When Can I Start Taking Social Security Benefits

social security benefitsDeciding when to take Social Security benefits is tricky business. So many choices to make and decisions that once made cannot be changed. To begin making sense of the myriad of choices you have before you let’s walk through some key factors.

To be eligible for Social Security benefits upon federal retirement, you must have earned forty credits. Employees can earn up to four credits per year. Generally speaking, FERS retirees will almost always have the necessary forty credits.

Once eligible, retirees may begin receiving reduced benefits as early as age sixty-two. By waiting until Full Retirement Age (FRA), full benefits may be received. Please see the chart below to determine your FRA.

Year of Birth Full Retirement Age
1943 – 1654 66
1955 66 years and 2 months
1956 66 years and 4 months
1957 66 years and 6 months
1958 66 years and 8 months
1959 66 years and 10 months
1960 and later 67 years

Factors that Affect Your Social Security Benefit

The amount of your Social Security benefit will depend on two factors: how much you’ve earned throughout your working career and the age at which you apply for benefits. The highest thirty-five years of earnings are used to compute your full benefit. If you have not worked thirty-five years by the time you retire, there will be zeros in your average earnings.

You must wait until your full retirement age (FRA) in order to receive your full Social Security benefit. The Early Retirement Benefits chart illustrates what percentage of benefit you can receive if you decide to draw Social Security before your full retirement age.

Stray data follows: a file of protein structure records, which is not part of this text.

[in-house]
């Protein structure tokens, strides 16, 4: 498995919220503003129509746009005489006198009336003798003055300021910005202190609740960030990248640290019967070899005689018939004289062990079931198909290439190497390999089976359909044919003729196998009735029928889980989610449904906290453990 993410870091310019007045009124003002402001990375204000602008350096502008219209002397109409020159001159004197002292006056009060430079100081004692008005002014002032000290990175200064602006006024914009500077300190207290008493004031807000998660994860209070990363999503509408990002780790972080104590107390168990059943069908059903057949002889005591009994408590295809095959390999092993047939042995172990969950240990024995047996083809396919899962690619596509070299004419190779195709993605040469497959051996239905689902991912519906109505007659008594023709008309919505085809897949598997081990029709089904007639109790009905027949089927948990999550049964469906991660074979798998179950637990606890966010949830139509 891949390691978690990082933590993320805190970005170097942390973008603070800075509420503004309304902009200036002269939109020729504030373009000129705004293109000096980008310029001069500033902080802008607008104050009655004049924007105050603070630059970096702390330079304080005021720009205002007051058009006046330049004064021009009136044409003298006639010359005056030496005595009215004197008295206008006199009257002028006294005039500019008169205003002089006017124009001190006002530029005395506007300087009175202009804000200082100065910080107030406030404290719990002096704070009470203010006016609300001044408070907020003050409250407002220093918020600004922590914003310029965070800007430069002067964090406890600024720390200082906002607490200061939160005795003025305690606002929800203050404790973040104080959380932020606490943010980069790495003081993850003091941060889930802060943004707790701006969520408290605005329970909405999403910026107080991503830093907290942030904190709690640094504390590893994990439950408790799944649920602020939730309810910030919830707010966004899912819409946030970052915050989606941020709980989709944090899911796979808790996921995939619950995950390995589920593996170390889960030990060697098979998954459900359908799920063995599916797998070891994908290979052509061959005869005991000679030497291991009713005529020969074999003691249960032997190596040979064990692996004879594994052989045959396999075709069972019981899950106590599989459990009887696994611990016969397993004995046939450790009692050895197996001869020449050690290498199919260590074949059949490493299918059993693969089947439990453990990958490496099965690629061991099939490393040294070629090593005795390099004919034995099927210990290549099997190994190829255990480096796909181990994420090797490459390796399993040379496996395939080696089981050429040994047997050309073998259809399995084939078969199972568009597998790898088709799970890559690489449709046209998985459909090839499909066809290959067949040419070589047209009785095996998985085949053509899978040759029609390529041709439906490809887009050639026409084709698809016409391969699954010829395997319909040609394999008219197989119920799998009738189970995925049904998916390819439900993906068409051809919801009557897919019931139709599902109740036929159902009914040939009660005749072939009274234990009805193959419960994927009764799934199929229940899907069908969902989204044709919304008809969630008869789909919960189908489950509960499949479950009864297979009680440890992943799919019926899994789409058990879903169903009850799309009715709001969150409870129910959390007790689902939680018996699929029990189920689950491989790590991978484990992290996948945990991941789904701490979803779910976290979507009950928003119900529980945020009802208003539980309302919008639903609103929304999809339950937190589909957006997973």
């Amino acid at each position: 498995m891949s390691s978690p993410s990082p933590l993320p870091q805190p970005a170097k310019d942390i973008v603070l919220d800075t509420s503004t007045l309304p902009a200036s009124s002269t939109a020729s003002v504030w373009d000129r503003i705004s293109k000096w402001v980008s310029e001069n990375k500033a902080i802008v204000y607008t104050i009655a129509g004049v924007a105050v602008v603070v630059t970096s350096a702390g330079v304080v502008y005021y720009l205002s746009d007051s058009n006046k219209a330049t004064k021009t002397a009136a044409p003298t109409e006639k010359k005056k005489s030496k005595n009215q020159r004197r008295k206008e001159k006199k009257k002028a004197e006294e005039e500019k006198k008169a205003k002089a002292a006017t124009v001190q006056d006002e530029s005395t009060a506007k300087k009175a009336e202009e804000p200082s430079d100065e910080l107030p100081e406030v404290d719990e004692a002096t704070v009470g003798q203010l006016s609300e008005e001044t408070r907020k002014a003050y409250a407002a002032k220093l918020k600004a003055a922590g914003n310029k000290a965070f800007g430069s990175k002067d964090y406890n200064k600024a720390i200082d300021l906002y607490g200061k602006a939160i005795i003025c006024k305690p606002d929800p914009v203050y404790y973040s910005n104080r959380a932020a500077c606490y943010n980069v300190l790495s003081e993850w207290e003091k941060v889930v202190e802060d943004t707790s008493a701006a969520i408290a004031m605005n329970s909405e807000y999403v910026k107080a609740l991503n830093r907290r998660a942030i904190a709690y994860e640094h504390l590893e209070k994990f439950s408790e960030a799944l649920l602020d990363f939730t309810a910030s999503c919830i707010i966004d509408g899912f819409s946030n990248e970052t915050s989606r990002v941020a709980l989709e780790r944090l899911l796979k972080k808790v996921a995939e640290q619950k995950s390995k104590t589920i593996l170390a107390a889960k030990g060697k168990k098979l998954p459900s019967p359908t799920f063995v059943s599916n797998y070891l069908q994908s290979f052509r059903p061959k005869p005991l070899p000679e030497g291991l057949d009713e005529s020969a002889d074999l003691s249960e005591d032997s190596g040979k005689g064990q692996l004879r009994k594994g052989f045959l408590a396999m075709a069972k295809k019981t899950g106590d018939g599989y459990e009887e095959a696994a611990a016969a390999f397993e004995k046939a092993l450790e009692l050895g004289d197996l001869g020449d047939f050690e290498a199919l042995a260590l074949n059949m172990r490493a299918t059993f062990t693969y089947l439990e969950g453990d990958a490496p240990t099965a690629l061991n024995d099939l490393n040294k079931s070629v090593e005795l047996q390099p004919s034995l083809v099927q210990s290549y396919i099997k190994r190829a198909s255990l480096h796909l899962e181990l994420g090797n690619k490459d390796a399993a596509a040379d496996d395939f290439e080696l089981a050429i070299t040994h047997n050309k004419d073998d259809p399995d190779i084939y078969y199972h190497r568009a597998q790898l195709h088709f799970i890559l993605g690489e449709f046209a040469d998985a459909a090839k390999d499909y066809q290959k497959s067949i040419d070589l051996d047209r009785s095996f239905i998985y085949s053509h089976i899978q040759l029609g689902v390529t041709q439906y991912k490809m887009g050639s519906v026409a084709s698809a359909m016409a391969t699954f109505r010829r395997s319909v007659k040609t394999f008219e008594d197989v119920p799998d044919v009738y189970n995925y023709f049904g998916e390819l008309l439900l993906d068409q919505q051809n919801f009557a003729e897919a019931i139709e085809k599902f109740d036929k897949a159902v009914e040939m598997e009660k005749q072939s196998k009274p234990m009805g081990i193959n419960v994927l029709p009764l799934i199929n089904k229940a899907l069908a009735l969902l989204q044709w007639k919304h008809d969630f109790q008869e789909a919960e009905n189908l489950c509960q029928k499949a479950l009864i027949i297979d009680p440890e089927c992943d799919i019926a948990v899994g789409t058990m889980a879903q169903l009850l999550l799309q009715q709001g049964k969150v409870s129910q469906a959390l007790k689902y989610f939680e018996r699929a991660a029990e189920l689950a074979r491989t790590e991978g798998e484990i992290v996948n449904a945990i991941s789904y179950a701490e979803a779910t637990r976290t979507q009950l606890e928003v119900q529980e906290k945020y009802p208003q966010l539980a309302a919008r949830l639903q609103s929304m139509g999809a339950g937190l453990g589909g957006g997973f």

Age of Application Benefit if FRA=66 Benefit if FRA=67
62 75% 70%
63 80% 75%
64 86.7% 80%
65 93.3% 86.7%
66 100% 93.3%
67 Not Applicable 100%

In addition to the option of drawing your Social Security benefit early, you have the choice to delay the receipt of your benefit. If you delay your benefit, it increases every year until age seventy, which is the latest you would want to delay taking your Social Security benefit. The Delayed Retirement Benefits chart below illustrates how waiting to retire can increase your Social Security benefit by a defined percentage.

Age of Application Benefit if FRA=66 Benefit if FRA=67
66 100% Not Applicable
67 108% 100%
68 116% 108%
69 124% 116%
70 132% 124%

Case Study

You have reached age 62 or are approaching this stage in life where it’s time to make a decision. What is the best age to turn on your Social Security benefit? Let’s examine the following example of drawing your Social Security benefit before and after FRA.

collecting social security

At age 62, you may begin drawing Social Security, but it will be reduced by 25% assuming your FRA is age 66. You could potentially end up with 32% more added to your benefit if you wait until age 70 to draw. Remember, as you decide when to draw Social Security if you are a FERS federal employee, your Special Retirement Supplement (SRS) will end at age 62. For some, that means you may need to draw Social Security at age 62 and will not have the potential to delay that benefit.

delay social security

The big question is – How long will you live after age 70? An even bigger question — What about you and your spouse? Will one of you live substantially longer than the other to receive more benefit from the system?

Now that you know more about how your Social Security benefit is calculated at various ages, you need to be aware of the potential reductions that may affect you. For further information, visit our blog 6 Social Security Changes in 2019.